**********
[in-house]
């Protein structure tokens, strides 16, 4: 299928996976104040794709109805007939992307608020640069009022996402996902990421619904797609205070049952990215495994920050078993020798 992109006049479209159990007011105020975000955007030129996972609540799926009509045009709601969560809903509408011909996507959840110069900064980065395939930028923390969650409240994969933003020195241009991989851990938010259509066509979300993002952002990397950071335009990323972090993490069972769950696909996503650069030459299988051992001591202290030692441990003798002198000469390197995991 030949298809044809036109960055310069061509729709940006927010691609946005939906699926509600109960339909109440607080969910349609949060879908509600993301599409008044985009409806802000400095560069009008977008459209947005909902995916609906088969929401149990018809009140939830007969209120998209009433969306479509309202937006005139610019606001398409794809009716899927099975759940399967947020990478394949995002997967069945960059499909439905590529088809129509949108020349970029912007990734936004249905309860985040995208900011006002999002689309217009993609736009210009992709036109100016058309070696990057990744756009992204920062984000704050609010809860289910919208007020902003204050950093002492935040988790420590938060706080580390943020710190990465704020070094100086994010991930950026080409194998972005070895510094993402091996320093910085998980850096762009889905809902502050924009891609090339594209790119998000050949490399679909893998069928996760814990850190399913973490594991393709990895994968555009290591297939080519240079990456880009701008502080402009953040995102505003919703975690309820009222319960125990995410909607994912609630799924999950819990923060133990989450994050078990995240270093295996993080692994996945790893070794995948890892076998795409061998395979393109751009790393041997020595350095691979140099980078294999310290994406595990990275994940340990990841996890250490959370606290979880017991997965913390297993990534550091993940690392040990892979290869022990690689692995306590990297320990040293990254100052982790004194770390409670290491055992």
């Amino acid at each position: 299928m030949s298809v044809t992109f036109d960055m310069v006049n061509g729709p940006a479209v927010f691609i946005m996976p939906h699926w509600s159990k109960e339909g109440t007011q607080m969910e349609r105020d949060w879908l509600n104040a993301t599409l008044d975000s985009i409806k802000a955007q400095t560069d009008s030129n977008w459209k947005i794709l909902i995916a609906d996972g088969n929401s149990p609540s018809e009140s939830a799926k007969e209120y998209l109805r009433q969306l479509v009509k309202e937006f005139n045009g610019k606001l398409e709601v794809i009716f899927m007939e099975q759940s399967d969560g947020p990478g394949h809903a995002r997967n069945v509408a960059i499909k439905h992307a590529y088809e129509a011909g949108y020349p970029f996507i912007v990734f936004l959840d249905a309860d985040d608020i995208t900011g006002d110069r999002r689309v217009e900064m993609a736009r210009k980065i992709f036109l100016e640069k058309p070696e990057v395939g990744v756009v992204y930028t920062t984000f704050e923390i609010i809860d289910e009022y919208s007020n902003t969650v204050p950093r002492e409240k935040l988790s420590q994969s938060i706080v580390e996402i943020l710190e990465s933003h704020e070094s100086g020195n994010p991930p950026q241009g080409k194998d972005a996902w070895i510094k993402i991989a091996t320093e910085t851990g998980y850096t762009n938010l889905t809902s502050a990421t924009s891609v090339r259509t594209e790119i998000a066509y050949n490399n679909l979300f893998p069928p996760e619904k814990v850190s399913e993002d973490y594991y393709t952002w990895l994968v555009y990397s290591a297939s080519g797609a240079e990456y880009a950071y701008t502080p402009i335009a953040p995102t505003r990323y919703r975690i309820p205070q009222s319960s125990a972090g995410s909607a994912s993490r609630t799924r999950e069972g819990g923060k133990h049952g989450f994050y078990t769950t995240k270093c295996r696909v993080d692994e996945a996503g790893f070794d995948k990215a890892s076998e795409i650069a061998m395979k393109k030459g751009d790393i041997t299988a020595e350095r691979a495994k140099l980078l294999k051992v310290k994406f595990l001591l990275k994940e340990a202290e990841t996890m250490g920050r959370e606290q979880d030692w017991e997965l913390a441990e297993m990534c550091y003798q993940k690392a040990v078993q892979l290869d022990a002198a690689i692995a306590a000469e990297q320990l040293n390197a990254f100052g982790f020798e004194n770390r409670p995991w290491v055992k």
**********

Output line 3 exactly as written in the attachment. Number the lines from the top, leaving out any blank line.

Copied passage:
């Amino acid at each position: 299928m030949s298809v044809t992109f036109d960055m310069v006049n061509g729709p940006a479209v927010f691609i946005m996976p939906h699926w509600s159990k109960e339909g109440t007011q607080m969910e349609r105020d949060w879908l509600n104040a993301t599409l008044d975000s985009i409806k802000a955007q400095t560069d009008s030129n977008w459209k947005i794709l909902i995916a609906d996972g088969n929401s149990p609540s018809e009140s939830a799926k007969e209120y998209l109805r009433q969306l479509v009509k309202e937006f005139n045009g610019k606001l398409e709601v794809i009716f899927m007939e099975q759940s399967d969560g947020p990478g394949h809903a995002r997967n069945v509408a960059i499909k439905h992307a590529y088809e129509a011909g949108y020349p970029f996507i912007v990734f936004l959840d249905a309860d985040d608020i995208t900011g006002d110069r999002r689309v217009e900064m993609a736009r210009k980065i992709f036109l100016e640069k058309p070696e990057v395939g990744v756009v992204y930028t920062t984000f704050e923390i609010i809860d289910e009022y919208s007020n902003t969650v204050p950093r002492e409240k935040l988790s420590q994969s938060i706080v580390e996402i943020l710190e990465s933003h704020e070094s100086g020195n994010p991930p950026q241009g080409k194998d972005a996902w070895i510094k993402i991989a091996t320093e910085t851990g998980y850096t762009n938010l889905t809902s502050a990421t924009s891609v090339r259509t594209e790119i998000a066509y050949n490399n679909l979300f893998p069928p996760e619904k814990v850190s399913e993002d973490y594991y393709t952002w990895l994968v555009y990397s290591a297939s080519g797609a240079e990456y880009a950071y701008t502080p402009i335009a953040p995102t505003r990323y919703r975690i309820p205070q009222s319960s125990a972090g995410s909607a994912s993490r609630t799924r999950e069972g819990g923060k133990h049952g989450f994050y078990t769950t995240k270093c295996r696909v993080d692994e996945a996503g790893f070794d995948k990215a890892s076998e795409i650069a061998m395979k393109k030459g751009d790393i041997t299988a020595e350095r691979a495994k140099l980078l294999k051992v310290k994406f595990l001591l990275k994940e340990a202290e990841t996890m250490g920050r959370e606290q979880d030692w017991e997965l913390a441990e297993m990534c550091y003798q993940k690392a040990v078993q892979l290869d022990a002198a690689i692995a306590a000469e990297q320990l040293n390197a990254f100052g982790f020798e004194n770390r409670p995991w290491v055992k």